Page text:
Testing of Chromosomal Clumping of Gene Properties
Journal article, 2009
Clumping of gene properties like expression or mutant phenotypes along chromosomes is commonly detected using completely random null-models where their location is equally likely across the chromosomes. Interpretation of statistical tests based on these assumptions may be misleading if dependencies exist that are unequal between chromosomes or in different chromosomal parts. One such regional dependency is the telomeric effect, observed in several studies of Saccharomyces cerevisiae, under which e. g. essential genes are less likely to reside near the chromosomal ends. In this study we demonstrate that standard randomisation test procedures are of limited applicability in the presence of telomeric effects. Several extensions of such standard tests are here suggested for handling clumping simultaneously with regional differences in essentiality frequencies in sub-telomeric and central gene positions. Furthermore, a general non-homogeneous discrete Markov approach for combining parametrically modelled position dependent probabilities of a dichotomous property with a simple single parameter clumping is suggested. This Markov model is adapted to the observed telomeric effects and then simulations are used to demonstrate properties of the suggested modified randomisation tests. The model is also applied as a direct alternative tool for statistical analysis of the S. cerevisiae genome for clumping of phenotypes.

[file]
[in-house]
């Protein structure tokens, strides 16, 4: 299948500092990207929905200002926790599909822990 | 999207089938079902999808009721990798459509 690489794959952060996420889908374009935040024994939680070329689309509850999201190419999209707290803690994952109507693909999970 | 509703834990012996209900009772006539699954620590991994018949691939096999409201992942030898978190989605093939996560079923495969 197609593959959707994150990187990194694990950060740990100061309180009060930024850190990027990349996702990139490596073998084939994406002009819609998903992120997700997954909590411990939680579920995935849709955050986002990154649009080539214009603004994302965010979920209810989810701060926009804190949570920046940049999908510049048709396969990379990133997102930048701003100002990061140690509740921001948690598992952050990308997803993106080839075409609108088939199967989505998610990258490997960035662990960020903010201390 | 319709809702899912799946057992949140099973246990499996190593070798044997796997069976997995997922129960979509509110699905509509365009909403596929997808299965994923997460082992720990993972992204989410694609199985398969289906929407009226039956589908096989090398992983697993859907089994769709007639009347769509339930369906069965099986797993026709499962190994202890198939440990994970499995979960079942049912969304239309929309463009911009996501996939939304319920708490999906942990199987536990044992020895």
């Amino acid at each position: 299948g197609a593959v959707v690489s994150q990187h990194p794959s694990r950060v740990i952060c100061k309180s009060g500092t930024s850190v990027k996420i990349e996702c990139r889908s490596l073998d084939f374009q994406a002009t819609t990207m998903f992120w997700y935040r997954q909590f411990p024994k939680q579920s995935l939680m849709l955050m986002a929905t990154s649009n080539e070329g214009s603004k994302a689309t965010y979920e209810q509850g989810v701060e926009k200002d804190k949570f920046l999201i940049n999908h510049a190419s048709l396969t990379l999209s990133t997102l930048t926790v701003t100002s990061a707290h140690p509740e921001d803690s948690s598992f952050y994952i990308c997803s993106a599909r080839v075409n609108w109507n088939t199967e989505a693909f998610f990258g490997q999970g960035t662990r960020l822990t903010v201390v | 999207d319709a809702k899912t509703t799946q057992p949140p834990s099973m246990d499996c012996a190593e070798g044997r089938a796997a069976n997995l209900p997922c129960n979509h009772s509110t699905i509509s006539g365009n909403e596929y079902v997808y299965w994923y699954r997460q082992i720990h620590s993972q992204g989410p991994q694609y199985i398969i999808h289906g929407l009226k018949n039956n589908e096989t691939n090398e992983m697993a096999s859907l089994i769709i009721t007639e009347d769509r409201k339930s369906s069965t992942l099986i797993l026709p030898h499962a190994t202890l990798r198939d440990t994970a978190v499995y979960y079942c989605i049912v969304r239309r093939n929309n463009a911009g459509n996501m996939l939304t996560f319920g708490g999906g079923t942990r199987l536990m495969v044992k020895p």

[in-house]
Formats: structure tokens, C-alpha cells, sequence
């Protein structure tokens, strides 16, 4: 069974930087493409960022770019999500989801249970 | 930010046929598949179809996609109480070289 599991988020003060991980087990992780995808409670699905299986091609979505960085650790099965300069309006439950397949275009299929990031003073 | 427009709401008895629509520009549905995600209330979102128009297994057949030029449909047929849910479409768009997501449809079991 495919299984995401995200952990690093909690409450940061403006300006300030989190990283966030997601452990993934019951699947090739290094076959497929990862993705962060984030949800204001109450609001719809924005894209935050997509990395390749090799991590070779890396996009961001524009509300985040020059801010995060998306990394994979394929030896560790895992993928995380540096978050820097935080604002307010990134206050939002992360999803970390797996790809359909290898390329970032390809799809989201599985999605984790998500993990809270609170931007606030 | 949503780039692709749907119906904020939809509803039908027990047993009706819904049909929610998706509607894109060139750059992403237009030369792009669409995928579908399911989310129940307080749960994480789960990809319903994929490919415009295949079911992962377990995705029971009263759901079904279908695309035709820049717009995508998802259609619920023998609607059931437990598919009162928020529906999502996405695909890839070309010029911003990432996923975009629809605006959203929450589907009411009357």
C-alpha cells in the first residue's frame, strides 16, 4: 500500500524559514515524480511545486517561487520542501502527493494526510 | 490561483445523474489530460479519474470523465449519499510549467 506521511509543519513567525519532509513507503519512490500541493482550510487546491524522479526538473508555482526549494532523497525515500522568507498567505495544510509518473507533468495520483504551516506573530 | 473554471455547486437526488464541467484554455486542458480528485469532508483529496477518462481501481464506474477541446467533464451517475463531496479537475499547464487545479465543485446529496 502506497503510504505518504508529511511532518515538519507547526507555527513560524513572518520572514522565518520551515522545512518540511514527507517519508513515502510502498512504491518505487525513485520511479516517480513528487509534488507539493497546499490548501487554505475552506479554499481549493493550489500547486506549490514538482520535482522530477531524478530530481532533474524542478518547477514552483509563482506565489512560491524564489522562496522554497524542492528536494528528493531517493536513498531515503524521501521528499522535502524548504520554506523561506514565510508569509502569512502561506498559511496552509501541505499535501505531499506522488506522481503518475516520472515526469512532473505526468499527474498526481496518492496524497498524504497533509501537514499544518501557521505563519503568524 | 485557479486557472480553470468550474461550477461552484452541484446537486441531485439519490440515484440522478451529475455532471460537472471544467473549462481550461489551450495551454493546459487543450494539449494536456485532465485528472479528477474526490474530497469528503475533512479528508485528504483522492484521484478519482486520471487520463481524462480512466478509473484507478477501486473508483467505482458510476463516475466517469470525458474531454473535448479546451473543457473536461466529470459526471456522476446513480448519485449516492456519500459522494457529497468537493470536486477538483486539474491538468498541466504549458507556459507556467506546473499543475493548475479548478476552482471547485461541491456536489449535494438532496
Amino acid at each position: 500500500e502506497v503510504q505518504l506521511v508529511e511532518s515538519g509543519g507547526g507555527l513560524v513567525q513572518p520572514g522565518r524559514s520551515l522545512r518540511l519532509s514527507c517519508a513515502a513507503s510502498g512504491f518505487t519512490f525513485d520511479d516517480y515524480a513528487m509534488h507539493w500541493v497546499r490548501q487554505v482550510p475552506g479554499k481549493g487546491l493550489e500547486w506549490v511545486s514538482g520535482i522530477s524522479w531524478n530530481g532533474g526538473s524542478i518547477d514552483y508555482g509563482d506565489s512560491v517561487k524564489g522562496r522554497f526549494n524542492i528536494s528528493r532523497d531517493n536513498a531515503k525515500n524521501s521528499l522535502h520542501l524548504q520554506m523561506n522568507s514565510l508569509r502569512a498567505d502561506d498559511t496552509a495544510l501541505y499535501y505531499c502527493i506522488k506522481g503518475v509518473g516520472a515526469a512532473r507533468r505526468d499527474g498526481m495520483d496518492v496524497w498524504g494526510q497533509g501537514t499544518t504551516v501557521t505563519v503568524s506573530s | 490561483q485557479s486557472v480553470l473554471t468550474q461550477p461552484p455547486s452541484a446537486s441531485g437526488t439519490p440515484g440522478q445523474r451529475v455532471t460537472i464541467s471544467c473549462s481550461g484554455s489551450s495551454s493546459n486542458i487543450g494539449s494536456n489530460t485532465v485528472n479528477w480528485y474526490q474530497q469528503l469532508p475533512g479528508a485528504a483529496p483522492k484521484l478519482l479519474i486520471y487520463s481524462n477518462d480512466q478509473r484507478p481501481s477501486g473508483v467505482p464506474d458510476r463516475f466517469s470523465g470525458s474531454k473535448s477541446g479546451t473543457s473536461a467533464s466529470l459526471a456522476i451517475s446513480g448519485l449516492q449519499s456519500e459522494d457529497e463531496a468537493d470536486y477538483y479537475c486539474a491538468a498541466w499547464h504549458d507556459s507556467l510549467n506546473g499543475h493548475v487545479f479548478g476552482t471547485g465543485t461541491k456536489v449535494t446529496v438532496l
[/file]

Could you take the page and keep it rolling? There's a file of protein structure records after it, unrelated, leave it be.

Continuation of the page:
clumping of essential genes